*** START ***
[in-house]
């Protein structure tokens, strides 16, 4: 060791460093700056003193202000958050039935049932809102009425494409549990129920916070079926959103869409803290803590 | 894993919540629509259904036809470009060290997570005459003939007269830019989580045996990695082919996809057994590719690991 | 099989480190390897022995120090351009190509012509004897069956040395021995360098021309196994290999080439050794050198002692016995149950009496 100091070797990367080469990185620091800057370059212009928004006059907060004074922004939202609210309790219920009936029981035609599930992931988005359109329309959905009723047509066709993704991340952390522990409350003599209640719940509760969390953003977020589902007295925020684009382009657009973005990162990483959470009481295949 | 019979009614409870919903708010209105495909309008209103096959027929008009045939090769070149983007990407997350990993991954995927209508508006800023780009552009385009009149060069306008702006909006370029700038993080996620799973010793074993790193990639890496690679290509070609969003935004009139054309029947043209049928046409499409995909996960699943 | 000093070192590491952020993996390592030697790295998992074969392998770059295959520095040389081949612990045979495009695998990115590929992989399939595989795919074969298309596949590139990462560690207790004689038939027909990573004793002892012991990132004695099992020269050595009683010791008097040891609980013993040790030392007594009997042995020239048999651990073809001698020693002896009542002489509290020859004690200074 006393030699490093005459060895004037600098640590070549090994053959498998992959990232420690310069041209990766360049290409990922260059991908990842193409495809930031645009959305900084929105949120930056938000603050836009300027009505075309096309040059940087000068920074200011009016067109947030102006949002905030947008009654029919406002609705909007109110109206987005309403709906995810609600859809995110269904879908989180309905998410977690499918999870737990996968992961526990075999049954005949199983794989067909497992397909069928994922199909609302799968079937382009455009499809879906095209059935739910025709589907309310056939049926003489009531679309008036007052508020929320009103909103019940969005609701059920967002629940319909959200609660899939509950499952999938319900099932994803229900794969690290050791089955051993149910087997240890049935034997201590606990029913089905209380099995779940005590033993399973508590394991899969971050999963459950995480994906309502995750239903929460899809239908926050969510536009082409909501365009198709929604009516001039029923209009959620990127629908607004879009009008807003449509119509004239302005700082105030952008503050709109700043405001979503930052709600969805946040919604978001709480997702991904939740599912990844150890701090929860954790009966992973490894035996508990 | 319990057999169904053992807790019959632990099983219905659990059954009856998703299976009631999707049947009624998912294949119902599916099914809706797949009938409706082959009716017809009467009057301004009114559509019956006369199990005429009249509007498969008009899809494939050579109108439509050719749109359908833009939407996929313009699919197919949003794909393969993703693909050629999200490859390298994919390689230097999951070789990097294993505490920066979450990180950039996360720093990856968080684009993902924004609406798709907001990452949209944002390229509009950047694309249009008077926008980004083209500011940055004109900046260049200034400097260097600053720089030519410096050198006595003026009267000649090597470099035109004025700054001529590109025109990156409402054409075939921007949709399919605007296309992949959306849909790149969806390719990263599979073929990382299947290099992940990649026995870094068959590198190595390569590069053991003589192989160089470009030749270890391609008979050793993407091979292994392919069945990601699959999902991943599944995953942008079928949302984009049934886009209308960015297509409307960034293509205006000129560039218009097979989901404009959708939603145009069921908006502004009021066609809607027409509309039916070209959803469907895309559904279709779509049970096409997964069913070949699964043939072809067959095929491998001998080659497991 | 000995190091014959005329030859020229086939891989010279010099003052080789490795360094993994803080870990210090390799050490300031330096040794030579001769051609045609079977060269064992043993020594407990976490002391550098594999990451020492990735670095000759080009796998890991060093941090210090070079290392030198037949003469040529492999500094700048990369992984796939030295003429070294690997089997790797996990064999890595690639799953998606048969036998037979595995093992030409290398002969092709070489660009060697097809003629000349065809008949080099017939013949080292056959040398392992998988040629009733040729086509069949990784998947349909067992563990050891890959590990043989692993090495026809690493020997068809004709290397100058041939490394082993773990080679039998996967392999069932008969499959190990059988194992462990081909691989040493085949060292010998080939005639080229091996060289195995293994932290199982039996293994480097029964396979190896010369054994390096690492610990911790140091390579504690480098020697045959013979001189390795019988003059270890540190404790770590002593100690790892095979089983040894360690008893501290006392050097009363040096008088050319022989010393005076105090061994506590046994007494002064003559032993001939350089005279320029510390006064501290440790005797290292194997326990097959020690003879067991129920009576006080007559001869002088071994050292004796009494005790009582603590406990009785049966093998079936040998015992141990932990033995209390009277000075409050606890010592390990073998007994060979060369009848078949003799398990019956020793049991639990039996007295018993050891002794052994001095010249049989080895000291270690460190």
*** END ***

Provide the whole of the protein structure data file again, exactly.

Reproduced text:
[in-house]
């Protein structure tokens, strides 16, 4: 060791460093700056003193202000958050039935049932809102009425494409549990129920916070079926959103869409803290803590 | 894993919540629509259904036809470009060290997570005459003939007269830019989580045996990695082919996809057994590719690991 | 099989480190390897022995120090351009190509012509004897069956040395021995360098021309196994290999080439050794050198002692016995149950009496 100091070797990367080469990185620091800057370059212009928004006059907060004074922004939202609210309790219920009936029981035609599930992931988005359109329309959905009723047509066709993704991340952390522990409350003599209640719940509760969390953003977020589902007295925020684009382009657009973005990162990483959470009481295949 | 019979009614409870919903708010209105495909309008209103096959027929008009045939090769070149983007990407997350990993991954995927209508508006800023780009552009385009009149060069306008702006909006370029700038993080996620799973010793074993790193990639890496690679290509070609969003935004009139054309029947043209049928046409499409995909996960699943 | 000093070192590491952020993996390592030697790295998992074969392998770059295959520095040389081949612990045979495009695998990115590929992989399939595989795919074969298309596949590139990462560690207790004689038939027909990573004793002892012991990132004695099992020269050595009683010791008097040891609980013993040790030392007594009997042995020239048999651990073809001698020693002896009542002489509290020859004690200074 006393030699490093005459060895004037600098640590070549090994053959498998992959990232420690310069041209990766360049290409990922260059991908990842193409495809930031645009959305900084929105949120930056938000603050836009300027009505075309096309040059940087000068920074200011009016067109947030102006949002905030947008009654029919406002609705909007109110109206987005309403709906995810609600859809995110269904879908989180309905998410977690499918999870737990996968992961526990075999049954005949199983794989067909497992397909069928994922199909609302799968079937382009455009499809879906095209059935739910025709589907309310056939049926003489009531679309008036007052508020929320009103909103019940969005609701059920967002629940319909959200609660899939509950499952999938319900099932994803229900794969690290050791089955051993149910087997240890049935034997201590606990029913089905209380099995779940005590033993399973508590394991899969971050999963459950995480994906309502995750239903929460899809239908926050969510536009082409909501365009198709929604009516001039029923209009959620990127629908607004879009009008807003449509119509004239302005700082105030952008503050709109700043405001979503930052709600969805946040919604978001709480997702991904939740599912990844150890701090929860954790009966992973490894035996508990 | 319990057999169904053992807790019959632990099983219905659990059954009856998703299976009631999707049947009624998912294949119902599916099914809706797949009938409706082959009716017809009467009057301004009114559509019956006369199990005429009249509007498969008009899809494939050579109108439509050719749109359908833009939407996929313009699919197919949003794909393969993703693909050629999200490859390298994919390689230097999951070789990097294993505490920066979450990180950039996360720093990856968080684009993902924004609406798709907001990452949209944002390229509009950047694309249009008077926008980004083209500011940055004109900046260049200034400097260097600053720089030519410096050198006595003026009267000649090597470099035109004025700054001529590109025109990156409402054409075939921007949709399919605007296309992949959306849909790149969806390719990263599979073929990382299947290099992940990649026995870094068959590198190595390569590069053991003589192989160089470009030749270890391609008979050793993407091979292994392919069945990601699959999902991943599944995953942008079928949302984009049934886009209308960015297509409307960034293509205006000129560039218009097979989901404009959708939603145009069921908006502004009021066609809607027409509309039916070209959803469907895309559904279709779509049970096409997964069913070949699964043939072809067959095929491998001998080659497991 | 000995190091014959005329030859020229086939891989010279010099003052080789490795360094993994803080870990210090390799050490300031330096040794030579001769051609045609079977060269064992043993020594407990976490002391550098594999990451020492990735670095000759080009796998890991060093941090210090070079290392030198037949003469040529492999500094700048990369992984796939030295003429070294690997089997790797996990064999890595690639799953998606048969036998037979595995093992030409290398002969092709070489660009060697097809003629000349065809008949080099017939013949080292056959040398392992998988040629009733040729086509069949990784998947349909067992563990050891890959590990043989692993090495026809690493020997068809004709290397100058041939490394082993773990080679039998996967392999069932008969499959190990059988194992462990081909691989040493085949060292010998080939005639080229091996060289195995293994932290199982039996293994480097029964396979190896010369054994390096690492610990911790140091390579504690480098020697045959013979001189390795019988003059270890540190404790770590002593100690790892095979089983040894360690008893501290006392050097009363040096008088050319022989010393005076105090061994506590046994007494002064003559032993001939350089005279320029510390006064501290440790005797290292194997326990097959020690003879067991129920009576006080007559001869002088071994050292004796009494005790009582603590406990009785049966093998079936040998015992141990932990033995209390009277000075409050606890010592390990073998007994060979060369009848078949003799398990019956020793049991639990039996007295018993050891002794052994001095010249049989080895000291270690460190």